Meatpacking is dangerous, horrible work. The injury rate in slaughterhouses is three times higher than the rate in a typical American factory, with one in four workers suffering an injury or work-related illness every year that requires medical attention beyond first aid.
Slaughterhouse workers make a knife cut every 2 or 3 seconds, which translates to about 10,000 cuts during an 8 hour shift. That causes repetitive pressure on the workers’ joints, tendons, and nerves, which inevitably leads to tendinitis, back problems, shoulder problems, carpal tunnel syndrome, and trigger finger (when a finger becomes frozen in a curled position). But with all those blades flying around it’s no surprise that lacerations are the most common injury.
What you might not think about is the emotional toll of the job. Slaughterhouse workers often experience a form of Post-Traumatic Stress Disorder (PTSD) known as Perpetration-Induced Traumatic Stress (PITS). PITS results from situations in which the sufferer was a “causal participant” in a traumatic event. Symptoms include depression, dissociation, paranoia, anxiety, panic, drug and alcohol abuse, and dreams of violence.
In the words of one slaughterhouse worker: “If you work in that stick pit for any period of time, you develop an attitude that lets you kill things, but doesn’t let you care. You may look a hog in the eye that’s walking around down in the blood pit with you and think, “God, that really isn’t a bad-looking animal.” You may want to pet it. Pigs down on the kill floor have come up and nuzzled me like a puppy. Two minutes later I had to kill them — beat them to death with a pipe. I can’t care.”
You’d think that having to do this means you’d get paid well. But you don’t. Workers making on average $12.50 an hour, or about $26,000 a year.
6. Truck Driver
If you’re looking for work, you may want to think about being a truck driver. Job growth in the industry is forecast at 21 percent for heavy and tractor-trailer drivers over the next decade. Then again, you may want to look elsewhere for work: driving a truck is among the most hazardous occupations in the United States. Highway accidents were the leading cause of deaths of workers in all lines of work, and highways are a truck driver’s office. Deaths of truckers in auto accidents account for 12% of all work related deaths in the United States.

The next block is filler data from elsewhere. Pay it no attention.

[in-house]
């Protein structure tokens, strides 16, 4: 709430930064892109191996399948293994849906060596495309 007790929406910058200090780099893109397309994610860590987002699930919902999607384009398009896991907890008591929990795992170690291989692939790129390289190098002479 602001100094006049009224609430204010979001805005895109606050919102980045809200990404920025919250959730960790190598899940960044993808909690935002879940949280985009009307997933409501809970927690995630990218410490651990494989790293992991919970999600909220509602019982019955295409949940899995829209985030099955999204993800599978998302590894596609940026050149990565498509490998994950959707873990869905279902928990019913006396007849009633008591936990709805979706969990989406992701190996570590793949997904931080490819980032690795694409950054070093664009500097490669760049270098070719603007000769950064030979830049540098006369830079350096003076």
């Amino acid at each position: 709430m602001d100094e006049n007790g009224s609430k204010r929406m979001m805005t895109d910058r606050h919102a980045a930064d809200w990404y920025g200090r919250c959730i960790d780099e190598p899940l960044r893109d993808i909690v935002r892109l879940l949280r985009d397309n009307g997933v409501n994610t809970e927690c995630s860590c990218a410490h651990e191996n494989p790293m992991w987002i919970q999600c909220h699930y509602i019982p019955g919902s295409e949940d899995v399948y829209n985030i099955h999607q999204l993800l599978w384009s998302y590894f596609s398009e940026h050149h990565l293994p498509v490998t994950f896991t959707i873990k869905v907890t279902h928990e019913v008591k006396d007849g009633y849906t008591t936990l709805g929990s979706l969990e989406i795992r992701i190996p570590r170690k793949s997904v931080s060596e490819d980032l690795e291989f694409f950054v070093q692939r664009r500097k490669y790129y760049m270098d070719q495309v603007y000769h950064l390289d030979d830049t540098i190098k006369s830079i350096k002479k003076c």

Job fatalities in the transportation and material moving industries account for around one out of every four fatal work accidents. While there are other occupations that have a higher rate of fatalities, the truck drivers have the greatest overall number of job deaths. You might think it has to do a lot with bad weather, but the highest number of fatalities occurs in the summer months, which is when more people travel and the highways are much busier.
Truck driving is tiring work, and drivers are expected to be on the road up to fourteen hours straight a day, with ten hours off before they climb behind the wheel again. Those then hours are likely spend in a public place, so any rest grabbed there is not likely to be very good. And you get about one day off a week.
And it’s not just death you have to worry about. Truck drivers experience more non-fatal injuries than workers in any other profession, being 233 percent more likely to have a non-fatal injury on the job than other workers. The majority of these seem to involve back injuries from heavy lifting combined with sitting for long uninterrupted stretches.
But wait, there’s more. What do you think drivers eat during these long hauls? Mostly it’s prepackaged, high calorie snacks, followed by a big unhealthy meal before tucking in for that crappy sleep. So it shouldn’t surprise you to learn that only 14% of the 3 million truck drivers in the United States are not overweight or obese.
Depression is also a very real problem for truck drivers due to the amount of time spent away from home, lack of work-related relationships, and general loneliness. And if you are sick, you’re on the road all the time. When are you going to get the chance to see a doctor?
But at least you’re paid well, right? Not so much. The average annual salary is just under $38,000, but since a trucker can easily work 4400 hours a year, that’s an hourly wage of $8.70.
5. Garbage Man
Here are some lovely statistics for you: the mortality rate for garbage collectors is 100 times higher than what is considered acceptable risk, and they are injured five to seven times more than the average worker, with 52.7 injuries per 100 workers.
That puts your friendly neighborhood garbage collector in one of the top five most dangerous professions in America. By comparison, police officers suffer 15.8 deaths per 100,000, and the overall national average is 3.3 deaths per 100,000 in the workplace.
Garbage collecting as a profession is in the top 3 that have the greatest risk of falling. Deaths can happen while collecting trash, or disposing of it at the landfill. They often fall off the garbage truck, but more often get hit by another vehicle. It’s not just garbage men who die, nearly 2 people are killed per week in accidents involving waste collection vehicles with other drivers, bicyclists, and pedestrians.
Garbage men are also potentially menaced by the contents of the trash cans: broken glass, cat and dog poop, chemical wastes, animal carcasses, syringes, slumbering homeless people, battery acid, bleach, pesticides, metal blades, and bugs.
Let’s not forget the smell, either.